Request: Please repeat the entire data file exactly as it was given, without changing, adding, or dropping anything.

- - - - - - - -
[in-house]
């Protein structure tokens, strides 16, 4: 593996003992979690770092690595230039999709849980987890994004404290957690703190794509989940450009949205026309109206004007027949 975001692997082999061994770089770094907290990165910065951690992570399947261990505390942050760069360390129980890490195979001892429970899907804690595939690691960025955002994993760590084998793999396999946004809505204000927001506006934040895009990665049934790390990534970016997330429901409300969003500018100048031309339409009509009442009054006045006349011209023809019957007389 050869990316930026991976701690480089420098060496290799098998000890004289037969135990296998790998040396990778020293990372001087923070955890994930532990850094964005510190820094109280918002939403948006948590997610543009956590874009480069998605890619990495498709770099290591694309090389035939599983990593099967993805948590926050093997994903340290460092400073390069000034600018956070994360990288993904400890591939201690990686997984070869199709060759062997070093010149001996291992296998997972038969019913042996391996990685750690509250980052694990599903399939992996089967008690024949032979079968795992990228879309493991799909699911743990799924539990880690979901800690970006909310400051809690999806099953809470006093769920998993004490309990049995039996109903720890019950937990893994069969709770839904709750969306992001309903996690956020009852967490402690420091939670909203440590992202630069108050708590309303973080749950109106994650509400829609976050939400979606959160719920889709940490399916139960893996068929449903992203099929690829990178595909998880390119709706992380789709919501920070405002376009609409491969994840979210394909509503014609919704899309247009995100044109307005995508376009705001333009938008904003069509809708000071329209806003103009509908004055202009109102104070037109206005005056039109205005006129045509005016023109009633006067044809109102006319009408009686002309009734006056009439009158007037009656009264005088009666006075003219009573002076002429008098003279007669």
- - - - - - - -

[in-house]
């Protein structure tokens, strides 16, 4: 593996003992979690770092690595230039999709849980987890994004404290957690703190794509989940450009949205026309109206004007027949 975001692997082999061994770089770094907290990165910065951690992570399947261990505390942050760069360390129980890490195979001892429970899907804690595939690691960025955002994993760590084998793999396999946004809505204000927001506006934040895009990665049934790390990534970016997330429901409300969003500018100048031309339409009509009442009054006045006349011209023809019957007389 050869990316930026991976701690480089420098060496290799098998000890004289037969135990296998790998040396990778020293990372001087923070955890994930532990850094964005510190820094109280918002939403948006948590997610543009956590874009480069998605890619990495498709770099290591694309090389035939599983990593099967993805948590926050093997994903340290460092400073390069000034600018956070994360990288993904400890591939201690990686997984070869199709060759062997070093010149001996291992296998997972038969019913042996391996990685750690509250980052694990599903399939992996089967008690024949032979079968795992990228879309493991799909699911743990799924539990880690979901800690970006909310400051809690999806099953809470006093769920998993004490309990049995039996109903720890019950937990893994069969709770839904709750969306992001309903996690956020009852967490402690420091939670909203440590992202630069108050708590309303973080749950109106994650509400829609976050939400979606959160719920889709940490399916139960893996068929449903992203099929690829990178595909998880390119709706992380789709919501920070405002376009609409491969994840979210394909509503014609919704899309247009995100044109307005995508376009705001333009938008904003069509809708000071329209806003103009509908004055202009109102104070037109206005005056039109205005006129045509005016023109009633006067044809109102006319009408009686002309009734006056009439009158007037009656009264005088009666006075003219009573002076002429008098003279007669």